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Iguanas are falling from trees, and people are selling the meat online

Iguana meat, dubbed “chicken of the trees,” started showing up on Facebook Marketplace overnight, as the temperature dipped into the 40s.
A stunned iguana lies in the grass at Cherry Creek Park in Oakland Park, Fla., Wednesday. The National Weather Service Miami posted Tuesday on its official Twitter that residents shouldn't be surprised if they see iguanas falling from trees as lows drop into the 30s and 40s. The low temperatures stun the invasive reptiles, but the iguanas won't necessarily die. That means many will wake up as temperatures rise Wednesday. (Joe Cavaretta/South Florida Sun-Sentinel via AP) [JOE CAVARETTA  |  AP]
A stunned iguana lies in the grass at Cherry Creek Park in Oakland Park, Fla., Wednesday. The National Weather Service Miami posted Tuesday on its official Twitter that residents shouldn't be surprised if they see iguanas falling from trees as lows drop into the 30s and 40s. The low temperatures stun the invasive reptiles, but the iguanas won't necessarily die. That means many will wake up as temperatures rise Wednesday. (Joe Cavaretta/South Florida Sun-Sentinel via AP) [JOE CAVARETTA | AP]

Miami Herald

Mango season may be months away, but if you live in South Florida today, your trees may be ripe for the picking — of iguanas.

Iguana meat, dubbed “chicken of the trees,” started showing up on Facebook Marketplace overnight, as the temperature dipped into the 40s. The green iguanas are an invasive species, stunned lifeless by South Florida’s occasional cold snaps, and they die if the chilly weather holds. The National Weather Service even tweeted to watch out for falling iguanas.

That apparently makes them easy pickings for backyard harvesters.

Several ads for skinned and butchered iguanas, looking like Peking not-duck, were posted in Miami, Doral and Homestead. Some of the ads, however, were posted days ago and show iguana meat that has clearly been frozen (though not by South Florida’s climate).

At least one ad showed what looked like freshly prepped garrobo — a name often used as interchangeable for iguana in parts of Latin America. (The animals may be slightly different species, but both are often found as invasive in South Florida.)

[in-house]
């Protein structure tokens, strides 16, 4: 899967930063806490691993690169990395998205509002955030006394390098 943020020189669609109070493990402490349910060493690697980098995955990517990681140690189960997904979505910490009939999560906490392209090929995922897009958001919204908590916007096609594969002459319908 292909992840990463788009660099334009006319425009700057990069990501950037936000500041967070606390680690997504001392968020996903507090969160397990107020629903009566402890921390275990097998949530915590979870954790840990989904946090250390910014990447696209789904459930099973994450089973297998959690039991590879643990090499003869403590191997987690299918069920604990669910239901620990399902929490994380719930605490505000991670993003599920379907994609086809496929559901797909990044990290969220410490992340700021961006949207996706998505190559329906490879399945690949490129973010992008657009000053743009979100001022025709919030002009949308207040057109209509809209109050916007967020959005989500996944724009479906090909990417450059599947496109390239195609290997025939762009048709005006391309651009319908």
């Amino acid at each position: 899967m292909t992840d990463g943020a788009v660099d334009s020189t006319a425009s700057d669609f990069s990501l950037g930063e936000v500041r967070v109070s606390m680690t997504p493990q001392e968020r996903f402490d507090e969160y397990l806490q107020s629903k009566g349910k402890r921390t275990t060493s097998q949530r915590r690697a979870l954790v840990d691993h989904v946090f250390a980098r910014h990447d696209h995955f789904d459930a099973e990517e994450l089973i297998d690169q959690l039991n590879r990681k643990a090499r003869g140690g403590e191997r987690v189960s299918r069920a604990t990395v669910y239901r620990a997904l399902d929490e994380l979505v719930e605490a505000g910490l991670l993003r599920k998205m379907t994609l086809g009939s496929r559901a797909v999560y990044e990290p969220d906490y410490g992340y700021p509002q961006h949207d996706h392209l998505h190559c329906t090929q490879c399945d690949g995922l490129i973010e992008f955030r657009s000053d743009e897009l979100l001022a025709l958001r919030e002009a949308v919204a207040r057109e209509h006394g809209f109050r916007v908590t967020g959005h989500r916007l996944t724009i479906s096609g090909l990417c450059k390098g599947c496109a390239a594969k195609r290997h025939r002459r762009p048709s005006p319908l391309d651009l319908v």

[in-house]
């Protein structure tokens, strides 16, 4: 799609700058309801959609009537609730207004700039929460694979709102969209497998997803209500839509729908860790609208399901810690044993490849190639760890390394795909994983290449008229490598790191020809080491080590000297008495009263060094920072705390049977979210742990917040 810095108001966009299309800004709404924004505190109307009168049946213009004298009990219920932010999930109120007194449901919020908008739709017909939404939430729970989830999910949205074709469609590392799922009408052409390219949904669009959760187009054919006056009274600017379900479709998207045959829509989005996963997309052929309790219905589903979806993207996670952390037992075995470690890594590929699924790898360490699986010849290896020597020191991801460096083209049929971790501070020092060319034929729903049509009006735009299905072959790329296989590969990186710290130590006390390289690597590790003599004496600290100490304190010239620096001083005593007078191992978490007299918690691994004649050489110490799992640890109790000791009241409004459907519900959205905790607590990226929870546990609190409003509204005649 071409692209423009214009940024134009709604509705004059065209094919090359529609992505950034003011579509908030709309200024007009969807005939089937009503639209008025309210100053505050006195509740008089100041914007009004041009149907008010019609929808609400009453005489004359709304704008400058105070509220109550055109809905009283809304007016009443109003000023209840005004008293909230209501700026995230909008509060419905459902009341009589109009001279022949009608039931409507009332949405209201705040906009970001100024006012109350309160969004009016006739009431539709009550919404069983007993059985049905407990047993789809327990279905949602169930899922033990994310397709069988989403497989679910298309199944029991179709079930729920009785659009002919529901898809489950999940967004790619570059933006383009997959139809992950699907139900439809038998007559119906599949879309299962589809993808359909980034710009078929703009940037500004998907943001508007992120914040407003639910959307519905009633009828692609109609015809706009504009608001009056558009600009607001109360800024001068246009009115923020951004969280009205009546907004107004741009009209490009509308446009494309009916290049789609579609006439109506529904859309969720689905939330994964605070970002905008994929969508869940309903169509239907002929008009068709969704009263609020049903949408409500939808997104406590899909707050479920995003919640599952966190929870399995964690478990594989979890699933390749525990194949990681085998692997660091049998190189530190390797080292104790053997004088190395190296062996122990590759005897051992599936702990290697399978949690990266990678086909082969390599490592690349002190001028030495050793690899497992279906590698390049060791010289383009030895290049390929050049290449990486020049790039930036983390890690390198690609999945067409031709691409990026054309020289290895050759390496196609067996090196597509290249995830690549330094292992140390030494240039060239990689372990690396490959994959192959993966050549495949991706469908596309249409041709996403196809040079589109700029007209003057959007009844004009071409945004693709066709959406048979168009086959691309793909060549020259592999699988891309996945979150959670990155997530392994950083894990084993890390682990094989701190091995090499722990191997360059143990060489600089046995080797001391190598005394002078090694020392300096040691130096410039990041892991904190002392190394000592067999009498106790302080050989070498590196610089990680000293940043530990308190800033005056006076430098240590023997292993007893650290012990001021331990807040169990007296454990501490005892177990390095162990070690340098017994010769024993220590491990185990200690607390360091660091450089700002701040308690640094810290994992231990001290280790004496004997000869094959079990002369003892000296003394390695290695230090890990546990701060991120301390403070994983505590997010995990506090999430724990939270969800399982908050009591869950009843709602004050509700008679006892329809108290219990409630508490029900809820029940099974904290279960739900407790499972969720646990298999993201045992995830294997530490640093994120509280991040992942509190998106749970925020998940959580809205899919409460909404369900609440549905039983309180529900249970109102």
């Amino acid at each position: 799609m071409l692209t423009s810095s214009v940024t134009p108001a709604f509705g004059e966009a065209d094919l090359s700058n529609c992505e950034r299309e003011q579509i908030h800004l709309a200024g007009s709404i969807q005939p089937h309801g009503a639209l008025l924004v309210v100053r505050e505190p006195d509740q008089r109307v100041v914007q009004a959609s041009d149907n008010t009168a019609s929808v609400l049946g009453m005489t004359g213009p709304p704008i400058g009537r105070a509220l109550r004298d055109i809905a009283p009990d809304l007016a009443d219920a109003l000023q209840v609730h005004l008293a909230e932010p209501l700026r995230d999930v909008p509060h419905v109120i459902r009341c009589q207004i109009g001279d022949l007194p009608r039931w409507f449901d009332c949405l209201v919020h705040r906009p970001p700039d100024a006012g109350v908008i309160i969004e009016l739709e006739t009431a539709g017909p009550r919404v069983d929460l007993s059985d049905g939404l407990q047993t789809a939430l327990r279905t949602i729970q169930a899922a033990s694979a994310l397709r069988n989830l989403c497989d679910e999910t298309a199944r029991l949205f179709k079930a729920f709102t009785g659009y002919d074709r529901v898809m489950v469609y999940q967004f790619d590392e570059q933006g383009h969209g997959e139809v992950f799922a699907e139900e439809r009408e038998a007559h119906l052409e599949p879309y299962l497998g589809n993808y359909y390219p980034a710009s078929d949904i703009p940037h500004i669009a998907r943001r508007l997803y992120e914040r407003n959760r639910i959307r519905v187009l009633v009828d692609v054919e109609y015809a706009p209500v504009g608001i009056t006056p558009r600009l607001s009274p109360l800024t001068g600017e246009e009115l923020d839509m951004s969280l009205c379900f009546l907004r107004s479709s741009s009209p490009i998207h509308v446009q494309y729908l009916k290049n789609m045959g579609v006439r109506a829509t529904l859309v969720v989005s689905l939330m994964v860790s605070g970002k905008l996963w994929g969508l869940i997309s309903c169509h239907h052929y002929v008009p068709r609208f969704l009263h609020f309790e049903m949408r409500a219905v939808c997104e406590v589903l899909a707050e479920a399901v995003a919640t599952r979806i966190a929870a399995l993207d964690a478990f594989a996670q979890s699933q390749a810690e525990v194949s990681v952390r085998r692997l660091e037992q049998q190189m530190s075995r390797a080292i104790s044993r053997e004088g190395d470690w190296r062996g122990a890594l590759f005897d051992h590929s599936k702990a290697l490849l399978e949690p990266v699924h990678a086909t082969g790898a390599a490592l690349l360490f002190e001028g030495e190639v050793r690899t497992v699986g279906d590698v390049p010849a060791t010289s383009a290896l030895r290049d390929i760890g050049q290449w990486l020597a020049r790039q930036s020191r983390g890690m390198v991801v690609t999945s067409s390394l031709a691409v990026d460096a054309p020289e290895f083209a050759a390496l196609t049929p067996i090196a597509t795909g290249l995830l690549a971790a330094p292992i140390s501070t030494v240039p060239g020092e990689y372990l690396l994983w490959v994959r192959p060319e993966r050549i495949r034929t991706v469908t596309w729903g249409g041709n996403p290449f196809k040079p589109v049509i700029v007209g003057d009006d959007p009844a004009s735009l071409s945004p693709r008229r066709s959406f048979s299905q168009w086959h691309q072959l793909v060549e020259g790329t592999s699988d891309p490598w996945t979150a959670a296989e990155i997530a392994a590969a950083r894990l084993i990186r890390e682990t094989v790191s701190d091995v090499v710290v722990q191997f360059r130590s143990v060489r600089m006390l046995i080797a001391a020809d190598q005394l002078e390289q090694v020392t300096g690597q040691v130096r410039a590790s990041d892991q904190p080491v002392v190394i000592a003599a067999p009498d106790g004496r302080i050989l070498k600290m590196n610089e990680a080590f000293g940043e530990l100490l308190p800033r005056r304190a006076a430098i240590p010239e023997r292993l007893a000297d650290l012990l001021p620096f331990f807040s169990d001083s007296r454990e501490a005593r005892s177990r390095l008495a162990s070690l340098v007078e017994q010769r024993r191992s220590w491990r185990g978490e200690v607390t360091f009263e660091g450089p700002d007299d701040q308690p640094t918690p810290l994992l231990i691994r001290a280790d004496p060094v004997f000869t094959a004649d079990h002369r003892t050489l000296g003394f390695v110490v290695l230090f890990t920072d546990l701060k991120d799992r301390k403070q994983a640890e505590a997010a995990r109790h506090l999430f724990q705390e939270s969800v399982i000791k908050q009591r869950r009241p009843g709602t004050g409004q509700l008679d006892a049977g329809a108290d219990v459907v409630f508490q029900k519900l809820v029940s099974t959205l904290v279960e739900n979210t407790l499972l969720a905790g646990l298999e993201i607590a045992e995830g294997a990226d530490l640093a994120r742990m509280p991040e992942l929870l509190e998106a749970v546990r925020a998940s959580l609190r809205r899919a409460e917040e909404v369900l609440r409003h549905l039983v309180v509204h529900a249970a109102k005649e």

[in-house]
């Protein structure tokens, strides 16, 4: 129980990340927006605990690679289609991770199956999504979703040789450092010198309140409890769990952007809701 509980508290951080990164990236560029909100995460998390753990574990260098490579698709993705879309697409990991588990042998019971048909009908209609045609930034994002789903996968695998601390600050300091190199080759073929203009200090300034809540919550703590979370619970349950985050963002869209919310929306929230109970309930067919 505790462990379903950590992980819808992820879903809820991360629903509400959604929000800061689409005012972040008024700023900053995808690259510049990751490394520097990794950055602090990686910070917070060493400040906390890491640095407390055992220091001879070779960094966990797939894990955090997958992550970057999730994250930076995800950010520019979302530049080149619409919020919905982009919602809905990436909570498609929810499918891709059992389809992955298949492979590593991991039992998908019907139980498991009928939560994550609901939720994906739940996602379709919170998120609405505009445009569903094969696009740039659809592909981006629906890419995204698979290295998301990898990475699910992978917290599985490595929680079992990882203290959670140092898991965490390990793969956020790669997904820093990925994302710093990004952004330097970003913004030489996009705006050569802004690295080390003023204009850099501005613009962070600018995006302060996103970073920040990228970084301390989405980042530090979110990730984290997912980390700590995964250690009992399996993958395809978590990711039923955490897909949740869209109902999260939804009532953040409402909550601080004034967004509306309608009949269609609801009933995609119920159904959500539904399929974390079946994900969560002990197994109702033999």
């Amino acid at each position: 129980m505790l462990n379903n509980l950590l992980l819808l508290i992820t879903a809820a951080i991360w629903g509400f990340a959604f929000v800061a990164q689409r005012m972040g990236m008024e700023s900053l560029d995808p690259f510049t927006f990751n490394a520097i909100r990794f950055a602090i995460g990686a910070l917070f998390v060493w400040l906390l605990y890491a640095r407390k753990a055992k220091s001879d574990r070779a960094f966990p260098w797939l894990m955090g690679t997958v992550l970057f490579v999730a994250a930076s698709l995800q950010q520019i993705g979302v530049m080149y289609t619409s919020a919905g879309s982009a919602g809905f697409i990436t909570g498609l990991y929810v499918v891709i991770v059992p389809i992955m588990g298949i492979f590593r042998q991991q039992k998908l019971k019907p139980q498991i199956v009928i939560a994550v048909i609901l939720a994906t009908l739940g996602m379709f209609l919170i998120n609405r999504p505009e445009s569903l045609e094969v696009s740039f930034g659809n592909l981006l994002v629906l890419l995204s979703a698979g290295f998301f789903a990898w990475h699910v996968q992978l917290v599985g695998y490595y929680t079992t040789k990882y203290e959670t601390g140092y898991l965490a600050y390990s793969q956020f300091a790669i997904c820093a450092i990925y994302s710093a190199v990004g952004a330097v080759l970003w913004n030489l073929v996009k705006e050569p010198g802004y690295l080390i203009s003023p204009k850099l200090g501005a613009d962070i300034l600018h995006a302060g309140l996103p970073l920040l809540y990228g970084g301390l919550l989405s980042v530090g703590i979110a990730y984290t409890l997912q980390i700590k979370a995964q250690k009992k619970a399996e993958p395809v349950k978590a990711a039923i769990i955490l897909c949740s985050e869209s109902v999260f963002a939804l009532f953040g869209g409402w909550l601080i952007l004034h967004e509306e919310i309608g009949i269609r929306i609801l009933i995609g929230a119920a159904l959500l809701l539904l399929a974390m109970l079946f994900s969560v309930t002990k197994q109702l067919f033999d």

But can you actually eat them, or should you?

You absolutely can — as long as the food comes from a reputable processor, according to the University of Florida Institute of Food and Agricultural Sciences. They are commonly hunted in Central and South America and parts of the Caribbean and are an “economical source of protein,” according to the organization’s post.

“There is a reason why these invasive iguanas are hunted in their native countries as food to the point where they are considered endangered species,” Frank Mazzotti, professor of wildlife ecology at the UF/IFAS Fort Lauderdale Research and Education Center in Davie, Florida. “They are excellent to taste, and they are a great source of food.”

Related: How will Tampa Bay’s cold snap affect your week? (spoiler alert: it shouldn’t)

The iguanas should be treated like chicken from preparation to safety handling, since they can carry salmonella, Brenda Marty-Jimenez, a UF/IFAS agent wrote on the organization’s blog in August of 2018.

“Some say they look like alligators or mini-dinosaurs, and others say they look good for dinner!” she wrote.

Because of the salmonella risk, IFAS warns not to try to make iguana ceviche. Instead, the meat should be cooked through to at least 165 degrees.

IFAS even provided several recipes, including one for iguana tacos for newbies: “For people who aren’t accustomed to cooking iguana, it is suggested that an easier route may be to make iguana tacos or burritos.”

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